Jacobs' other interests include filmmaking and video production; using computers for desktop publishing and graphic design; music listening, performance, recording, and occasional composition (almost all kinds -- classical, ragtime, jazz, blues, hard rock, heavy metal, etc.); live theatre (viewing, performing, and directing); and ancient history (particularly ancient Egypt, Greece, and Rome). He worked briefly on the Coen brothers' Oscar-winning film, Fargo, during their stay in Grand Forks in March of 1995. In the spring of 1998 Jacobs served as Associate Producer on a low-budget direct-to-video 16mm feature film entitled Dead and Too Stupid to Know It, which was a sequel to the even lower-budget 4 Cheerleaders of the Apocalypse. Filmed in Grand Forks that May, the comedy-horror-sex spoof appeared on regional video shelves in March of 1999. In September of 1998 Jacobs was Script Supervisor on another independent film production, Dead Dogs. Also shot in Grand Forks, this 35mm black & white feature is a moody, character-driven film noir heist picture well-suited for the film festival and arthouse circuit. Although not acquired by a distributor, it won a number of festival awards, including “Best American Independent Feature” at the 1999 Seattle International Film Festival and “Best Picture” at the 1999 Chicago.Alt.Film Festival, and was selected as the climactic closing night film at the 2000 Minneapolis International Film Festival. Dead Dogs also earned glowing reviews in Variety and the Los Angeles Times, as well as at European festivals. These film production experiences, coinciding with rapidly dropping costs of digital camcorders and computer editing equipment, inspired Jacobs to revive his moviemaking activities using digital video.
During the summer of 2001 Jacobs produced and directed a feature-length movie on digital video from his own script, entitled The Threat of the Mummy. He premiered the social-political satire/fantasy in April 2002 at the historic Empire Theatre, and released it on VHS in August. In May 2002 he began shooting on the movie’s sequel: Vengeance of the Sorceress, which premiered at the Empire the first weekend of November 2002, played at the Forx Film Fest in December, came out on VHS just before Christmas, and played at the Fargo Film Festival in March 2003. Using several of the same actors, he began production on Working Nights, a sort of yuppie soap-opera/murder mystery, shortly before Christmas of 2002. When cast schedules caused its sporadic shooting to be put on indefinite hold after it was half-completed, he started production on Dark Highways, a North Dakota neo-noir thriller, which finished principal photography in August 2003, premiered at the Forx Film Fest in November, played at the Empire the following week, and came out on both DVD and VHS in December. Dark Highways was selected as an official entry in the New York International Independent Film and Video Festival, with public screenings in Los Angeles, New York, and Las Vegas, while its trailer and music video were shown at two other New York festivals. The feature was screened three times at the 2004 SMMASH Film Festival in Minneapolis, where it also received a “Best Screenplay” nomination. Dark Highways was represented by ITN Distribution at the Cannes film market in May 2004, and added to ITN’s catalog of movies for their pioneering SVOD (“subscription video on demand”) Independent Movie Channel on the Akimbo internet cable TV network. Jacobs shot his next movie, another supernatural thriller entitled Miss Mystic, in spring of 2004, editing it over the summer. Miss Mystic premiered at the Empire in August, played a five-day run in mid-September 2004, and again at the Forx Film Fest in November, where it won the award for “Best Feature.” It later received an Honorable Mention at the 2005 Subrosa B Film Festival in Syracuse, NY, and played at the 2006 "It Came From Lake Michigan" horror/sci-fi/fantasy film festival in Racine, WI. All four movies have been carried for rent at Grand Forks Blockbuster Video outlets, Videos Plus in Mayville, ND, and Fargo’s Take 2 Video stores. In summer 2005 Jacobs began work on an ambitious backstage movie musical entitled Music to My Ears, shooting largely at the Empire Theatre through January 2006. After premiering there in February and undergoing some minor re-editing, Music to My Ears was submitted to a variety of film festivals around the country. It was awarded third place in the "family feature" category at The Indie Gathering film festival in Cleveland, OH. During the summer of 2007, Jacobs made Dangers from Within, a gothic thriller with some darkly comic elements and his first feature in the HDV format. Dangers from Within premiered at the Forx Film Fest in December 2007 and played theatrically at the River Cinema 12 in East Grand Forks, MN from February 22-March 6, 2008. DVD copies of two of Jacobs’ digital features can still be rented from the remaining Grand Forks Blockbuster Video store, and all six can be purchased directly from the producer. Jacobs has also made a number of short digital movies over the past several years.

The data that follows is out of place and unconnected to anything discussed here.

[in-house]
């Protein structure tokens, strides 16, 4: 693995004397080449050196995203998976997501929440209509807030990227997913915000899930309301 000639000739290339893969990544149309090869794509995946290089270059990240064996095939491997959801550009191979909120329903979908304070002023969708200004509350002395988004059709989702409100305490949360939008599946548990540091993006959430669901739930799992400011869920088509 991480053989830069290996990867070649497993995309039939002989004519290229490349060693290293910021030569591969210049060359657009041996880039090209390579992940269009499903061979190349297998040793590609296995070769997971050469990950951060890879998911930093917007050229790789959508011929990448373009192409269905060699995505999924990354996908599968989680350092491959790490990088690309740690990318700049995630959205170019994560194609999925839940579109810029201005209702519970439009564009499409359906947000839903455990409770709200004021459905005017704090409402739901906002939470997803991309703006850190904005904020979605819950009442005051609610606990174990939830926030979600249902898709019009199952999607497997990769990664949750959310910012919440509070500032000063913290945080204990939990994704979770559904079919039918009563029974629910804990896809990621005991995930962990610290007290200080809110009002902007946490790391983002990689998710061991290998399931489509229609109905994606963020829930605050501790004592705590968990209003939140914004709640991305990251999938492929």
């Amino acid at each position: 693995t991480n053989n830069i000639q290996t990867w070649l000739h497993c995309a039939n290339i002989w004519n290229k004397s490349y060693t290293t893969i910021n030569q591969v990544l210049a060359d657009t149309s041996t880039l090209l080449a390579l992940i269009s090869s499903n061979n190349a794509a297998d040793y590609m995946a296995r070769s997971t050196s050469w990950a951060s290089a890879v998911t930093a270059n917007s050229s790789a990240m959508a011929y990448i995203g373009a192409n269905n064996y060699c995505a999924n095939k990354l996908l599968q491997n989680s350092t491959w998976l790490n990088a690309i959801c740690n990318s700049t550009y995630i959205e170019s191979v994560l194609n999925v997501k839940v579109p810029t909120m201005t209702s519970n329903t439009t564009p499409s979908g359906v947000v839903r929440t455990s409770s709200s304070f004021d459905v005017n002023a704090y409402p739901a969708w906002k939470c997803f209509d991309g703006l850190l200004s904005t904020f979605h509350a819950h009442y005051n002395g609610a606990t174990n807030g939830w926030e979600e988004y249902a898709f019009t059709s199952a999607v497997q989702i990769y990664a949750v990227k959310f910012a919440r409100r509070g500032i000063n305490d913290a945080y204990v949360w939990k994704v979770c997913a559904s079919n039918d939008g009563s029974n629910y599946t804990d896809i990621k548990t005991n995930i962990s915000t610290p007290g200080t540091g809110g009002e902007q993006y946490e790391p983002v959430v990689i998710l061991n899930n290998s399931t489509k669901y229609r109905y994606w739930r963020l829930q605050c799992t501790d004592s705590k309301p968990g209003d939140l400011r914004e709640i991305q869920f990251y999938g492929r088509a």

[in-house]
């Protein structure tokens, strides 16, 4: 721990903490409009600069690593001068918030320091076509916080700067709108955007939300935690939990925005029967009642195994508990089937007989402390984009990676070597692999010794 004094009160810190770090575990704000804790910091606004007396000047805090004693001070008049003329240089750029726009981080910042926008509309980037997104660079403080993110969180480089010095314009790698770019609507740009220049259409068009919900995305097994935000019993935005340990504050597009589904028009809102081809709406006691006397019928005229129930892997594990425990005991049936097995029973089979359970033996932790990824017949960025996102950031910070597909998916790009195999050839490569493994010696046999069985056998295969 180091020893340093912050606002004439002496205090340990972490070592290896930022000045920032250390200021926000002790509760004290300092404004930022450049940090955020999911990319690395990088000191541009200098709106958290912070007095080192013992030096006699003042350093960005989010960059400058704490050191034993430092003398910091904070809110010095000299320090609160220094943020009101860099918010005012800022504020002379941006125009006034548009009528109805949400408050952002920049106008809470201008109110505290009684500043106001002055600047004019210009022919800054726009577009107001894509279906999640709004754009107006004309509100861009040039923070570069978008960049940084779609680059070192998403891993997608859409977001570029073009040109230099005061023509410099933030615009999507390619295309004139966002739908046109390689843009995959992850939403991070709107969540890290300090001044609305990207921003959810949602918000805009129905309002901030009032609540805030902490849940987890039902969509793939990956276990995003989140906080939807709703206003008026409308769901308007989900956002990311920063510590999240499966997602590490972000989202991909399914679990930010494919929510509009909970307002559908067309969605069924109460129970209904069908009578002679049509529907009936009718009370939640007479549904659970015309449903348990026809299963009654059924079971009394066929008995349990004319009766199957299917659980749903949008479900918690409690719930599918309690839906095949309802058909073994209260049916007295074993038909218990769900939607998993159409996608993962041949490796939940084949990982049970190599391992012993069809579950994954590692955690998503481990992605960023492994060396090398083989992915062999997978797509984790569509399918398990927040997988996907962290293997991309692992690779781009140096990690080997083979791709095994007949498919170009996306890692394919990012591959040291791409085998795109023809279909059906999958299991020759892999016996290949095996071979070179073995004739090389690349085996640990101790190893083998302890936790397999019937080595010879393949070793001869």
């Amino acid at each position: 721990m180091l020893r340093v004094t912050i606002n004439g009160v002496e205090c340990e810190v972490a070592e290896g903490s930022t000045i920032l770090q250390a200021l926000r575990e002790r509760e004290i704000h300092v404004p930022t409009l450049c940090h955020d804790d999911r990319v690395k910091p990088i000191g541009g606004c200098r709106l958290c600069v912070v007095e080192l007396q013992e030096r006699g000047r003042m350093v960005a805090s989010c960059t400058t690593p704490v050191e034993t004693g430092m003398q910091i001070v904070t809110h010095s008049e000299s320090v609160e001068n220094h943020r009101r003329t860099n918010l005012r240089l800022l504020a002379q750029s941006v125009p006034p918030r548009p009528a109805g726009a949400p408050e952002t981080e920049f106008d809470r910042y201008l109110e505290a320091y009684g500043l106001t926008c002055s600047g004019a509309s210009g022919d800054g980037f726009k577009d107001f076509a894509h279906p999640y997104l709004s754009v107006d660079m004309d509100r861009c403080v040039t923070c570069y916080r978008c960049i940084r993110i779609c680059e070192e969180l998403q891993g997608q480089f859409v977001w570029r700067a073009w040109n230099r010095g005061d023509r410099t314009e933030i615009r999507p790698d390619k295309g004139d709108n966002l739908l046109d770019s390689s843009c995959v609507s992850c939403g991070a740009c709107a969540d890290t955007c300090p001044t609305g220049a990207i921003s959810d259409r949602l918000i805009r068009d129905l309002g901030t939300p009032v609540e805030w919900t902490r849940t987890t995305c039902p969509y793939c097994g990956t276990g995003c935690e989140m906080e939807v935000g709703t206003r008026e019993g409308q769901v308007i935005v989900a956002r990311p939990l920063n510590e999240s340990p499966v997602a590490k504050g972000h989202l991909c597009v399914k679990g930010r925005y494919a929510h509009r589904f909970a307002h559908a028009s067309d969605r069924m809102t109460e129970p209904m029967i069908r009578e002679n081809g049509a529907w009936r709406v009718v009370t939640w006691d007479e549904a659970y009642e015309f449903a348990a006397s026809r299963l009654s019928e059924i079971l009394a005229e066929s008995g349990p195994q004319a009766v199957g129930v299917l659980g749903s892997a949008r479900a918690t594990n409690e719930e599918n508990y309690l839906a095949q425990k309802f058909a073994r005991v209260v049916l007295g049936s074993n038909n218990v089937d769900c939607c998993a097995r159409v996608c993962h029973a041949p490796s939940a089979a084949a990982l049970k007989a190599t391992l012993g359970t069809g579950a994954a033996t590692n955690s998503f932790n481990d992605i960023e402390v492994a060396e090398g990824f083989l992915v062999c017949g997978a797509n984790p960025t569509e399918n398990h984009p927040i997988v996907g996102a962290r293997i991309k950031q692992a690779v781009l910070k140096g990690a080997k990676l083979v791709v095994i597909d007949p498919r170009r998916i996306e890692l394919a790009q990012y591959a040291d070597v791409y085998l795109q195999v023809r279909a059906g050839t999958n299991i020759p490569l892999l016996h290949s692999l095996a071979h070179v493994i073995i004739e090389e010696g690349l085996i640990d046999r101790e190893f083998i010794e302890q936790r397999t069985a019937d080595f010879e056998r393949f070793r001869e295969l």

Before embarking on approximately annual feature-length movie productions, Jacobs worked on and off for several years at writing a series of full-length novels in the historical romantic-adventure genre. He completed the first book, The Treasure of Isis, in November of 1998. Throughout 1999 he revised and polished it while working on the sequel, which he finished on December 31, 1999. In January 2000 he started on the third in the series. The story is set in Egypt during the early 4th century A.D. (1087 A.U.C.) amidst the sociopolitical and religious turmoil of the late Roman Empire, while Alexandria, Egypt with the comprehensive collection of papyrus scrolls in its world-famous library was the center of scholarly research. To help get a feel for the period, he has been sporadically struggling to learn the (very rudimentary) basics of Egyptian hieroglyphs, Coptic, ancient Greek, and Latin. Other creative writing projects include several short stories and more screenplays, one an updated reworking of a classic Greek comedy by Menander.
FILMOGRAPHY (feature-length and short movies made on film and video)
TRAILER REEL of feature-length movies produced (18 minutes) mp4 file
BACK to Jacobs Homepage
Last updated March 19, 2013